A recurring theme of this blog is that in order to get relief from an appellate court trial court error must be properly preserved. Although members of the panel from which a jury is selected can generally be struck from the jury list for any reason, it is illegal to strike panelists solely on account of their race (Batson error) or their sex (J.E.B. error). It is not merely illegal in criminal cases, but also in civil ones per Edmonson v. Leesville Concrete Co., 500 U.S. 614 (1991).
So what should you do when you think that the other side has made such an improper strike? Before the panel is dismissed and the trial commences, make a prima facie case that the strike was made solely for an impermissible reason or reasons--race or sex. At that point, the burden of proof shifts to the striker to show that the strikes were made for acceptable reasons. That is not the end of the process for you. You must then object to or dispute what opposing counsel says, showing that your adversary's explanations are not supported by the facts or are just pretexts for race or sex and ask for a ruling.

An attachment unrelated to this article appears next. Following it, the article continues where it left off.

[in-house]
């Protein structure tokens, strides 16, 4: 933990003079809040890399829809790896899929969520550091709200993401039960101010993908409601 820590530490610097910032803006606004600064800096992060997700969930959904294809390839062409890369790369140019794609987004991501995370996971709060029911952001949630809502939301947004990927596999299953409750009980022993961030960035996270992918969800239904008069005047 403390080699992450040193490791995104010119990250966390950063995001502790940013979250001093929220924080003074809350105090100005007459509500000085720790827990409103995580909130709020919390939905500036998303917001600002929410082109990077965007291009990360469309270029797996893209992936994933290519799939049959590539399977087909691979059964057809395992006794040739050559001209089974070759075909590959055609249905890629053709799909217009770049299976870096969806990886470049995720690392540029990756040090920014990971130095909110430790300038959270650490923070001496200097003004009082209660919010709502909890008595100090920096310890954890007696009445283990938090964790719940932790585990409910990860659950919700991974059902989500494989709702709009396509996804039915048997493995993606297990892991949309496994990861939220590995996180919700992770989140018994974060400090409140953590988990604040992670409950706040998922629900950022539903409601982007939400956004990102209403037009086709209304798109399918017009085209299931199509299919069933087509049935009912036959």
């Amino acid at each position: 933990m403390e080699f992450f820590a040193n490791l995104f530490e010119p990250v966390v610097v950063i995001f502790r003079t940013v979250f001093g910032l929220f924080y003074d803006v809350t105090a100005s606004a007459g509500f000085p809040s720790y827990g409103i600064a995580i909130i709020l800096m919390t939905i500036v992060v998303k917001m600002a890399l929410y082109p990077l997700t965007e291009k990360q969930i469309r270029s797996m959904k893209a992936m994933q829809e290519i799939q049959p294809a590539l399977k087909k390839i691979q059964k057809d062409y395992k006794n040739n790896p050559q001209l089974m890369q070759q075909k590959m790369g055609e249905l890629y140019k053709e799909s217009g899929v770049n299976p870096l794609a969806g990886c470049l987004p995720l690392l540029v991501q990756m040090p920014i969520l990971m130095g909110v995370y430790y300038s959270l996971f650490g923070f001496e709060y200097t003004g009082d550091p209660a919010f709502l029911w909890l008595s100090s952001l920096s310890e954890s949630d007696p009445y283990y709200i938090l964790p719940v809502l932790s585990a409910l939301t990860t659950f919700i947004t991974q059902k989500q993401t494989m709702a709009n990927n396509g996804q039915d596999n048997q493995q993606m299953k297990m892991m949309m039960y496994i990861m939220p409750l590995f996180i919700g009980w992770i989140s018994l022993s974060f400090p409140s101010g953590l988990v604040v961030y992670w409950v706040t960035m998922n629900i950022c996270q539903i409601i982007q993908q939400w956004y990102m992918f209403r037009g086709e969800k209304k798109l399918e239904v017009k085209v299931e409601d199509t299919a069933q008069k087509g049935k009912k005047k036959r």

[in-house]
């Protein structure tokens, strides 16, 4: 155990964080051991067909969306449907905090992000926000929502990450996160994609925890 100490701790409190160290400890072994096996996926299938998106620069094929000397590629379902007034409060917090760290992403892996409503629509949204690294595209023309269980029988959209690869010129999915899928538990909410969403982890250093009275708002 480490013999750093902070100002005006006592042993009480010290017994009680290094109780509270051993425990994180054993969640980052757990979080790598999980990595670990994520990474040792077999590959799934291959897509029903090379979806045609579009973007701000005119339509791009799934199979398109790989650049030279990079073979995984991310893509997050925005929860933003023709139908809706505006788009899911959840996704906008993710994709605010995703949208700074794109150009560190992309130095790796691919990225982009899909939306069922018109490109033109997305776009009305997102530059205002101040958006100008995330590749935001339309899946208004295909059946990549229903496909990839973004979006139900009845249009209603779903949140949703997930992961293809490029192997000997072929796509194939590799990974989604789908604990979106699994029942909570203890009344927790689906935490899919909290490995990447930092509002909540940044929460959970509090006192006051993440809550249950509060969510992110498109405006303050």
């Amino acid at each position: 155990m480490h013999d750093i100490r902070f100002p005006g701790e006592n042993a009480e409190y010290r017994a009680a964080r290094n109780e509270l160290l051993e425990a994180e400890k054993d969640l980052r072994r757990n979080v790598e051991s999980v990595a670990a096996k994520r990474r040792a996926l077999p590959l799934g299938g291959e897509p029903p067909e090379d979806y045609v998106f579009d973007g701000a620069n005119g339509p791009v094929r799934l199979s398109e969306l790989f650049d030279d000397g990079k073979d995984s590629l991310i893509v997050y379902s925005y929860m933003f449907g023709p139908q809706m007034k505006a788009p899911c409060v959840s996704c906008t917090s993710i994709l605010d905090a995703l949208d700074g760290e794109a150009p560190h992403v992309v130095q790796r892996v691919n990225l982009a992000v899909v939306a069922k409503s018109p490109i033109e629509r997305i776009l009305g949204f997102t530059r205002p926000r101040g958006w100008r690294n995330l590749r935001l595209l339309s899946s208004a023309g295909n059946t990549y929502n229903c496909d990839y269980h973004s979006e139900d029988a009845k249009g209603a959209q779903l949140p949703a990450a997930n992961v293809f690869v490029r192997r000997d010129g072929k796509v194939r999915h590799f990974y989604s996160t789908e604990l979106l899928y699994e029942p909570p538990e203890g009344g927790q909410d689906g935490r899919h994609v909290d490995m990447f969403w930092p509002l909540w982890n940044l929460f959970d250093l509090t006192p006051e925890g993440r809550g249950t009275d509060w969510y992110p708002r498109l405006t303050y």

In the course of preparing this post I ran across an excellent continuing legal education article on trial error preservation by Southern District of Texas assistant public defender Timothy Crooks (What a surname for a public defender!). I recommend it highly for any criminal defense practitioner in the federal trial courts subject to the Fifth Circuit.